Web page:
It is a fantastic world that feeds on spiritual entities and ideas, exists far away from reality and yet can be reached by anyone: on the album "Atlas of Imaginary Places", released in 2021, the German-Ukrainian pianist and composer draws a map of her imagination, which she fills with the help of her virtuosity, describing places like "Diamond Desert" or "Leviathan Town" on the piano and thus bringing them to life in the listener's mind.

Damian Marhulets' "Constellation Machine" is now the continuation of this concept, whereby his album can be considered in context, but also stands on its own. It also tells of the fantastic places, but from his perspective. For this, he was able to win over the Danish singer Line Bøgh, who understood his musical sketches without many explanations and enriched them with words: "I was amazed at how aptly she was able to extract from my unfinished musical ideas exactly what I had in mind musically myself. It was almost uncanny how well we understood each other musically without having met in person at the time," says Marhulets.

From the first rapprochements grew the album with its 13 compositions, which is characterised by an intimate atmosphere through the singing. Bøgh's voice appears like a beckoning being, drawing the listener into the enchanting world, guiding him through, describing individual places and thus making it almost impossible to escape the allure of the journey of thoughts.

Musically, however, the album is not only characterised by the voice of the Dane, but also by the sound of the ensemble "Nouvelle Philharmonie" with Sergey Smirnov on piano, Artiom Shishkov on violin and Dima Tsypkin on cello. They refine the pieces with refinement and perfectly placed sounds of their instruments to a sensitive and delicate chamber pop work, on which Marhulets has brought together all the musical elements in a well-measured way and thus effortlessly avoids the temptation of opulence or overload.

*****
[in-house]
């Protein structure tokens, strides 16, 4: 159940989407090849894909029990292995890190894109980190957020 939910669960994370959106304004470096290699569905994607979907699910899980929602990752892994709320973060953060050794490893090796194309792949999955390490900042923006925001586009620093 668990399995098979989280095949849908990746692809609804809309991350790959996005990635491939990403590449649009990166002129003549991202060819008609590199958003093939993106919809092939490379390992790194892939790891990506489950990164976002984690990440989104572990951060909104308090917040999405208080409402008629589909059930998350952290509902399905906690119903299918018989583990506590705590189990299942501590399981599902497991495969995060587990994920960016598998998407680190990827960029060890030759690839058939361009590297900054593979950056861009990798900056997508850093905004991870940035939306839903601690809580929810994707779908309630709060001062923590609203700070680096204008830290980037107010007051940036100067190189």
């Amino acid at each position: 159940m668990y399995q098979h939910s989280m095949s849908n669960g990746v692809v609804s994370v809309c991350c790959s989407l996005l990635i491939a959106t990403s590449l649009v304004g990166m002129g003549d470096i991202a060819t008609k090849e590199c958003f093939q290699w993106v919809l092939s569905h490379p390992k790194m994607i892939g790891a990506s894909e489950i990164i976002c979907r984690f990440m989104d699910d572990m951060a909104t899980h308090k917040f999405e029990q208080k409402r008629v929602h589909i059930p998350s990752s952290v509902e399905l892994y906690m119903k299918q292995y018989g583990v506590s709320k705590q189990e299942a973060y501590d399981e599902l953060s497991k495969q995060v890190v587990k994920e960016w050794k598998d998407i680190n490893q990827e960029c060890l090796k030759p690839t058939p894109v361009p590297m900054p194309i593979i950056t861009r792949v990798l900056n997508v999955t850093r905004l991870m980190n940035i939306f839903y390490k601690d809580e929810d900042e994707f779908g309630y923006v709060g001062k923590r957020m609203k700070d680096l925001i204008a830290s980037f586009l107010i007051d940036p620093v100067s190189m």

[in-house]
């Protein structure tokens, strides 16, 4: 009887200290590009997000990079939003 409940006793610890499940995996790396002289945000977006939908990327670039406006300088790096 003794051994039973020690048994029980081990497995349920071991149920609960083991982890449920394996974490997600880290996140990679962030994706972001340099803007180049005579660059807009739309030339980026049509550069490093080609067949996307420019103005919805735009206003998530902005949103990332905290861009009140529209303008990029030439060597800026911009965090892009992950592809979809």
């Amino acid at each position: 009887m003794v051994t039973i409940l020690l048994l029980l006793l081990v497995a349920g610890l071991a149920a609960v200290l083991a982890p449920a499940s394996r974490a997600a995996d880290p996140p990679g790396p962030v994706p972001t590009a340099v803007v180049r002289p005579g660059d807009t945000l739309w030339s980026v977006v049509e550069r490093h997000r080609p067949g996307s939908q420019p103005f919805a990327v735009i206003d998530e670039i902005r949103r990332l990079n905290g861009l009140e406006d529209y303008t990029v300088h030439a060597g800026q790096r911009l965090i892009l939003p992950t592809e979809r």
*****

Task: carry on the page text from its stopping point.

The title track, in which Marina Baranova can be heard on the piano, offers a special moment. In this piece, Damian Marhulets and his wife directly meet musically, a title of the same name can also be found on Baranova's album. The theme in both is the same, but the arrangements differ. "Constellation Machine" thus forms the bridge that links the two works. "Marina and I had this idea to create two musically (with a few exceptions) independent albums, but which are strongly connected conceptually. Each of the two albums can decode, comment and explain the other. The individual pieces from both albums refer to each other and build several narrative bridges that connect them. Both albums basically describe the same fantastic world - brought into being by us," Marhulets explains.

However, the world in "Atlas of Imaginary Places" is found at a different time here and is seen from Marhulets' point of view: While the city of the giants ("Leviathan Town" on Baranova's album) is no longer inhabitable on her album and forms a sublime, grandiose and silent object on the map, in Marhulets' "Giants" an encounter takes place, a personal experience that tells of a possible exodus of the giants.

Danish artist Christian Gundtoft developed the image of the machine of constellations on the album cover, as well as a whole series of drawings depicting these constellations themselves. They were created parallel to the song lyrics and directly inspired by them. All in all, the work thus fits into the overarching map of the places presented, makes all those even more vivid and in turn increases the curiosity to indulge in what the participants have to report - each with his or her own artistic expressiveness.

More releases of Damian Marhulets


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